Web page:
Logistical Care for Optimal Design (LogiDOC), funded by Technology Foundation STW (project number 08140).
Driven by public opinion, increased health expenditures, an ageing population, and long waiting lists, a flood of changes in the healthcare system has been set in motion to try to make the Dutch hospitals more efficient. Supported by more advanced ICT (e.g. the introduction of electronic patient records) and a new financial system (the introduction of diagnose related groups), the majority of the hospitals is reconsidering the organisation of the internal processes. The challenge for hospital management is to redesign the internal layout and control in such a way that both the interests of the patient and of the hospital are addressed. This implies a wide variety of complex strategic decisions that contribute to the simultaneous optimisation of quality of care, costs and patient lead-time.
The nature of hospital work does not allow copying success stories from industry, where logistical optimisation has a long history. Healthcare processes and supply chains show considerable differences, such as the high degree of uncertainty, the medical autonomy of clinicians, and the fact that patients cannot be treated as products. LogiDOC aims to develop mathematical models and techniques to analyse and support the design of the optimal logistical layout of a hospital with a given case mix and desired performance levels. In three PhD subprojects, the research addresses the strategic, tactical and operational level of hospital planning and control. The output consists of decision support tools, (mathematical) models and techniques that capture the inherent complexity of healthcare processes, and aid users to analyse the relation between system configurations, optimized and robust system planning and control, and system performance.
The expertise gained in LogiDOC broadens the knowledge domain w.r.t. hospital resource management, and provides useful tools for capacity allocation and dimensioning problems. Such capacity problems are now generally solved using statistical / spreadsheet-based analyses of aggregate data. These models cannot capture the dynamics of the healthcare process and generally do not account for the impact on lower management levels: the aforementioned redesign of hospitals requires new approaches for tactical and operational control. Hereby, capacity allocation and dimensioning problems always pose trade-offs: e.g. resource utilisation versus waiting list length, or: costs vs. quality of care, or: planning intelligence vs. solution quality. The models and techniques developed in LogiDOC provide tools to make and evaluate such trade-offs, and to assess the impact of capacity decisions on performance indicators for quality of care (e.g. cancellation rate, waiting time), quality of labour (e.g. overtime), and productivity (e.g. costs, efficiency, utilisation).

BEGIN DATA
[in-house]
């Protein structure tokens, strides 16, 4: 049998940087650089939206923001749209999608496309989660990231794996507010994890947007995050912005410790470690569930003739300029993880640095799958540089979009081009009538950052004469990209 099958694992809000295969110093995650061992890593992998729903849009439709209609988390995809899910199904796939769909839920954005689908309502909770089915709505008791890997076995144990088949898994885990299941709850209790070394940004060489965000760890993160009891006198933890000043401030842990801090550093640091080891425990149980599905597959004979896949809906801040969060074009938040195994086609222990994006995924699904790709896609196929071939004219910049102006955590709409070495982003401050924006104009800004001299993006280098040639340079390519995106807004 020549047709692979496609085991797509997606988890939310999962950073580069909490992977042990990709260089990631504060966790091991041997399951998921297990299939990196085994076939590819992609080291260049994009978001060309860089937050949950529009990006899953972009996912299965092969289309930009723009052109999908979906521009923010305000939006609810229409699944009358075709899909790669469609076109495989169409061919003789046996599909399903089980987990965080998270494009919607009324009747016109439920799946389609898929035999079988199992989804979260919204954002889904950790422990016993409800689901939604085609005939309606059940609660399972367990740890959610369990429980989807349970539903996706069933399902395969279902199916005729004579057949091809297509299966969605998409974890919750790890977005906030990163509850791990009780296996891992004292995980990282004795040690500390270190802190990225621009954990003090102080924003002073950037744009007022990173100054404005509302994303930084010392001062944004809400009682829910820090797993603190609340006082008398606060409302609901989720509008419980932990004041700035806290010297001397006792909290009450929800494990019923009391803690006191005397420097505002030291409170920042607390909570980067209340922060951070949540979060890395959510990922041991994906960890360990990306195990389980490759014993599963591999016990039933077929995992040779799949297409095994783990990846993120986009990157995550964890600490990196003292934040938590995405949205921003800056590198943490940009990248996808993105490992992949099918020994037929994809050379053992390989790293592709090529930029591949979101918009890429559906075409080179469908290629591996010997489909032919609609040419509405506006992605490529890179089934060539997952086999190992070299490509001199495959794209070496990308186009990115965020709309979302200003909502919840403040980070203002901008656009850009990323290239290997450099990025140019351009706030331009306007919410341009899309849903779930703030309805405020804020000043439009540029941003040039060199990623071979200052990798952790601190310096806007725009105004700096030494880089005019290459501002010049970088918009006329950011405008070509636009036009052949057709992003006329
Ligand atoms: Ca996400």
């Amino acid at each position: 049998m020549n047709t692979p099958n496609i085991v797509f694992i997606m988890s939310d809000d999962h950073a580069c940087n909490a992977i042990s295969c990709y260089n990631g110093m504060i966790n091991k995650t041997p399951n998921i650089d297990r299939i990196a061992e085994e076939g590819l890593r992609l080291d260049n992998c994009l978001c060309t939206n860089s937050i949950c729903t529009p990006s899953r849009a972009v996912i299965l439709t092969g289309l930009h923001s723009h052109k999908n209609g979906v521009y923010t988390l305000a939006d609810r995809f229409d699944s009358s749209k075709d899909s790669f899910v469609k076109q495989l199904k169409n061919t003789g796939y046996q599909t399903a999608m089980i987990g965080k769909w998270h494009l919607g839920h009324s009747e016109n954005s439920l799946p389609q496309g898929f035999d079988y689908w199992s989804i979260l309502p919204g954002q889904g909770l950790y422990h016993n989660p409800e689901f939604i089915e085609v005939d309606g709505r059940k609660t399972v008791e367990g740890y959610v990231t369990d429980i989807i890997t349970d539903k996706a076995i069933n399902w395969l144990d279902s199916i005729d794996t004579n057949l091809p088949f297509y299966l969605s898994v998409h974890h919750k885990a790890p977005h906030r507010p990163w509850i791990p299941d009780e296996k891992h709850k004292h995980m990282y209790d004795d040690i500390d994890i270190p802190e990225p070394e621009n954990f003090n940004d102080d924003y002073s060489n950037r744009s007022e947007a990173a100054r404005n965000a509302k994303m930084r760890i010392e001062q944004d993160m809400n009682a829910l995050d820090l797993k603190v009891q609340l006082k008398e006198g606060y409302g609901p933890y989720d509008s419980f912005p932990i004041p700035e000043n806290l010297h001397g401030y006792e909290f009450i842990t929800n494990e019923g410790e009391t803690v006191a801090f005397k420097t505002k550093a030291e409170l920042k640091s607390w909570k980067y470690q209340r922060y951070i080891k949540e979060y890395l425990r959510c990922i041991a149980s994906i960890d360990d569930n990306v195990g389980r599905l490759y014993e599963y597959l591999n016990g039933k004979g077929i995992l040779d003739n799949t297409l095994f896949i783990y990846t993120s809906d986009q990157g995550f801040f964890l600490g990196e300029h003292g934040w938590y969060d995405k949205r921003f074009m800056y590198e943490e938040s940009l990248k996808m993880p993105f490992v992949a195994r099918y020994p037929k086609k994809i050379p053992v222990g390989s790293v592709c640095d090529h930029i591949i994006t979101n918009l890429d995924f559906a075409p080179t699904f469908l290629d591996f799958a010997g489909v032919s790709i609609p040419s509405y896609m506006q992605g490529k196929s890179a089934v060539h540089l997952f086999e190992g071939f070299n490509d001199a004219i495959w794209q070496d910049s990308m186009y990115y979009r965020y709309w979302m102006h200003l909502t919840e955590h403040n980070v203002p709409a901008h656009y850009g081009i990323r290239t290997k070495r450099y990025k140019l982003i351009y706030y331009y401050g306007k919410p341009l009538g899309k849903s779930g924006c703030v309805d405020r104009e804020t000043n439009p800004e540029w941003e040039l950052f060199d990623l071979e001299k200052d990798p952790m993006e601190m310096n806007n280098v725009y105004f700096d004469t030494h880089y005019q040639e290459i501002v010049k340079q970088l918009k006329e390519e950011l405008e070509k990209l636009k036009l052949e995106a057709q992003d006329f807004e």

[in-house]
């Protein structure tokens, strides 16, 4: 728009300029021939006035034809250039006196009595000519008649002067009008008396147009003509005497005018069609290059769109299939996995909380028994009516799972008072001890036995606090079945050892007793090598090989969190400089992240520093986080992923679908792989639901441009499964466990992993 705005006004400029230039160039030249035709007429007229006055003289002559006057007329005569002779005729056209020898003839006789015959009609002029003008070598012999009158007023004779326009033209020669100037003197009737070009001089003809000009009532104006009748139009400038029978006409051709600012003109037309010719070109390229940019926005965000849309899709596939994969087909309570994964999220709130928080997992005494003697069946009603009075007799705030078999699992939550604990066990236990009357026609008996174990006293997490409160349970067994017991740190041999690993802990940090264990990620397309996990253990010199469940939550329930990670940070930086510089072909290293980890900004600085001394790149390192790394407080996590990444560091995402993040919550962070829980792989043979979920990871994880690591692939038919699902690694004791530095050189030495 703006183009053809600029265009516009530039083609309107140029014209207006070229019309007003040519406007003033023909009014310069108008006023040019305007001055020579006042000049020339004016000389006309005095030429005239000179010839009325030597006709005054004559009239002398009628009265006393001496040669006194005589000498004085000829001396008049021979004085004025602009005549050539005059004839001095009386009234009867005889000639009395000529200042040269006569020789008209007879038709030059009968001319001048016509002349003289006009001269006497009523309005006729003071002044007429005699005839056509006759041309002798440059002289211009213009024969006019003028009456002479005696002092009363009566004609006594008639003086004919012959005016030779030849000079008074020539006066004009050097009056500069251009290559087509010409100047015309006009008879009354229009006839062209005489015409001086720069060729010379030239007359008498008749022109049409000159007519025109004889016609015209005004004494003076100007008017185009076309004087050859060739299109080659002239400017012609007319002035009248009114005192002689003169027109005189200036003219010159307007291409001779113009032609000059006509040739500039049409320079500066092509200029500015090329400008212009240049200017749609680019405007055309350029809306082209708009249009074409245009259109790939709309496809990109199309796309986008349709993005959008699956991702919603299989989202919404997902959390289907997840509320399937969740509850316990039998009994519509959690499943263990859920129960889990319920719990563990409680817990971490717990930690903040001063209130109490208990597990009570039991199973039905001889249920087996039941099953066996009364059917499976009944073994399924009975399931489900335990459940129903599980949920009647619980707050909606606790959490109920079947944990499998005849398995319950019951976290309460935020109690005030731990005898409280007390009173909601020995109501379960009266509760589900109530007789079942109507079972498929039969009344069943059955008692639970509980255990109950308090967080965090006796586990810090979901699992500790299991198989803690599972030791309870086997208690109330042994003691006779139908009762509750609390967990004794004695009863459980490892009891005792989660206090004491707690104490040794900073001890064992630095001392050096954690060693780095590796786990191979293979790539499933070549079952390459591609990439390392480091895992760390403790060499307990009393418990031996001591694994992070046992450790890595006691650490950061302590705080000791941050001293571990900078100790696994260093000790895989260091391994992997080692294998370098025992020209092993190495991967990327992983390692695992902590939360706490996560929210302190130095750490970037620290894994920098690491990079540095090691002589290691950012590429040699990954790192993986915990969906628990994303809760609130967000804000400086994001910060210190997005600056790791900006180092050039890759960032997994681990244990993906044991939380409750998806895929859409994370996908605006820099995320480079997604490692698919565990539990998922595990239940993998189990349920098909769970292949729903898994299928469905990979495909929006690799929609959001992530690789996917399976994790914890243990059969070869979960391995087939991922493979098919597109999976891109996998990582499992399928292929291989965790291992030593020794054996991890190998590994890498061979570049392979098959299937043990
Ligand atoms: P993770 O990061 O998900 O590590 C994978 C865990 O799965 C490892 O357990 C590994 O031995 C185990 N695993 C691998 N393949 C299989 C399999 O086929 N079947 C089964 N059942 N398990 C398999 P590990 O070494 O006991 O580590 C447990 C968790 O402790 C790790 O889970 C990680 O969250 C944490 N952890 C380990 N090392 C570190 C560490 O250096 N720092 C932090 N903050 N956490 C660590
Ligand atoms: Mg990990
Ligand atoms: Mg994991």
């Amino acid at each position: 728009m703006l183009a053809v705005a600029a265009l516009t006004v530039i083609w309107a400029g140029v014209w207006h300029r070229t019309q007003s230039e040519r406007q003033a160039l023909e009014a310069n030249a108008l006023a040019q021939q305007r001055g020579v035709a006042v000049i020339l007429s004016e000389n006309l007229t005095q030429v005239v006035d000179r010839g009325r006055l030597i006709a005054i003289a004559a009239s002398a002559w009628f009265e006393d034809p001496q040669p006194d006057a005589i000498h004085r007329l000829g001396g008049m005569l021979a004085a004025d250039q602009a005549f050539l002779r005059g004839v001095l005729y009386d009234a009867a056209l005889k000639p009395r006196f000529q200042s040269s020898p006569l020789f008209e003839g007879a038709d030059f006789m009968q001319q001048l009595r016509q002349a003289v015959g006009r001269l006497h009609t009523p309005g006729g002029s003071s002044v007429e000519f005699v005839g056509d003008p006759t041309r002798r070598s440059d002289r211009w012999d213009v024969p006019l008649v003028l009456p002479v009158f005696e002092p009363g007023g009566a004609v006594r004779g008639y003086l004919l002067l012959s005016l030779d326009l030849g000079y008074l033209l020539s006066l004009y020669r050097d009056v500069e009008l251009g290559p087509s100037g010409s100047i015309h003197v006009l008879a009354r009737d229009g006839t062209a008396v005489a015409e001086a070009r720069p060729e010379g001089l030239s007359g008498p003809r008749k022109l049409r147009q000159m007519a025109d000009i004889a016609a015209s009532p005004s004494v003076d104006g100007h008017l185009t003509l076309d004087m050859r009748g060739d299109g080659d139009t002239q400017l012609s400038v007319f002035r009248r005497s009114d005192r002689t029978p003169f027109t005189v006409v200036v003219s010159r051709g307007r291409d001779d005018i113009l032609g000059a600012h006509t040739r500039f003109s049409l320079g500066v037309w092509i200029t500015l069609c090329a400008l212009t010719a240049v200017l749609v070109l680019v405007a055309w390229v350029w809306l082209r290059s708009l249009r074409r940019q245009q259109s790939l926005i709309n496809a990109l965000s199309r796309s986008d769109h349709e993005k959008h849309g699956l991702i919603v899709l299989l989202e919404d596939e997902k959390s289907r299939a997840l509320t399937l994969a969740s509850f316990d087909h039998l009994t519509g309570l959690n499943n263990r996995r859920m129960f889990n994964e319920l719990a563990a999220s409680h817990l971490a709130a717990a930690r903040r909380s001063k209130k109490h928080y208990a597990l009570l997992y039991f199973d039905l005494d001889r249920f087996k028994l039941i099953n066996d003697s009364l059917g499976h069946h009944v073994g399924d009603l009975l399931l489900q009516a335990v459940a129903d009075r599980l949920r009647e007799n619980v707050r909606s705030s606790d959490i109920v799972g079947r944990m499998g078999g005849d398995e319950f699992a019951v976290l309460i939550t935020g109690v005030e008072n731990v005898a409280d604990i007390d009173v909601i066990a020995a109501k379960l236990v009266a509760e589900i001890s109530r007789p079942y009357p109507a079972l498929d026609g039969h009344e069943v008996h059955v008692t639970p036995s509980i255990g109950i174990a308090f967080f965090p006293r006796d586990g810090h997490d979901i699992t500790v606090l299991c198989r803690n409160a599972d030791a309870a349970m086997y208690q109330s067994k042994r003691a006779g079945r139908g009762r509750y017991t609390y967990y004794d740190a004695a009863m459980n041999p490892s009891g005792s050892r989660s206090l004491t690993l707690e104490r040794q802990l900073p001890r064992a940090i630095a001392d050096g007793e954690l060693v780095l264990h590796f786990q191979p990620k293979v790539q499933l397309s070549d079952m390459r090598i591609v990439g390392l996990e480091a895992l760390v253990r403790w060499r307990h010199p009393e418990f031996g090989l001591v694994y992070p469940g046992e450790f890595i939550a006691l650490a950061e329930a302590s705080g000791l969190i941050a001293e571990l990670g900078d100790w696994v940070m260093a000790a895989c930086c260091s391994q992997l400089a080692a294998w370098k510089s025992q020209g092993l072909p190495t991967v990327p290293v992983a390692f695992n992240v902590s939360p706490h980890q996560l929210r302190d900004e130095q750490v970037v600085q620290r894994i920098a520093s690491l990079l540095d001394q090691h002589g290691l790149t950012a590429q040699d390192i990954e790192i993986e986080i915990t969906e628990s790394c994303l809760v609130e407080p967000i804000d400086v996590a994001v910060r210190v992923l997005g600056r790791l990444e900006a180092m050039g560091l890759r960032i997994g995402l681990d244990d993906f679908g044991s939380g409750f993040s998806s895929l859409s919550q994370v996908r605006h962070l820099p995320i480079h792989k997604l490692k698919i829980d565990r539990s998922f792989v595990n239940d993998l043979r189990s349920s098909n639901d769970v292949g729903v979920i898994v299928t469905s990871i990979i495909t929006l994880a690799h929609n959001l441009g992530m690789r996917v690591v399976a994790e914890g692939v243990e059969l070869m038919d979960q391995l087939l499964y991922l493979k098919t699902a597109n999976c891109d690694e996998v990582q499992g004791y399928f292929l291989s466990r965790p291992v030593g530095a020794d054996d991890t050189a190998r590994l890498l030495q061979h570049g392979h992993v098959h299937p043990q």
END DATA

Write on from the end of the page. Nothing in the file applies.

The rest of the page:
To establish broad recognition in the healthcare application domain and application of the research results LogiDOC collaborates with the following partners from the healthcare sector in two additional subprojects. Different types of hospitals will provide relevant research cases and test data, and test prototype decision support tools. Based on LogiDOCs results, the market-leading decision support software company ORTEC aims to develop decision support instruments for operational control of patient flows across the hospital. Finally, the Netherlands Board for Healthcare Institutions (NBHF), an independent organisation tasked by the Ministry of Health, Welfare and Sport, will use the knowledge gained in LogiDOC to provide expertise and support for hospitals in managerial decisions regarding the design and management of processes in situations of capacity expansions/reductions and construction. In the future, tasks of the NBHF will be transferred to the Dutch Centre for Health Assets (DuCHA), part of TNO. LogiDOC also collaborates with ongoing healthcare-ICT research at University of Twente to build upon current ICT developments, such as Electronic Patient Records and the use of agent technology for ICT-support across departments. In regular workshops, all researchers and partners will come together to discuss research results and possible topics, and exchange ideas about implementation. Additional partners from the healthcare sector may be involved at a later stage.
The involved researchers from UT are active in the recently founded UT centre of expertise CHOIR (Centre for Healthcare Operations Improvement and Research; www.choir.utwente.nl), and research institute CTIT (www.ctit.utwente.nl). Within LogiDOC, UT collaborates with a large group of partners active in healthcare delivery, consultancy, and software development.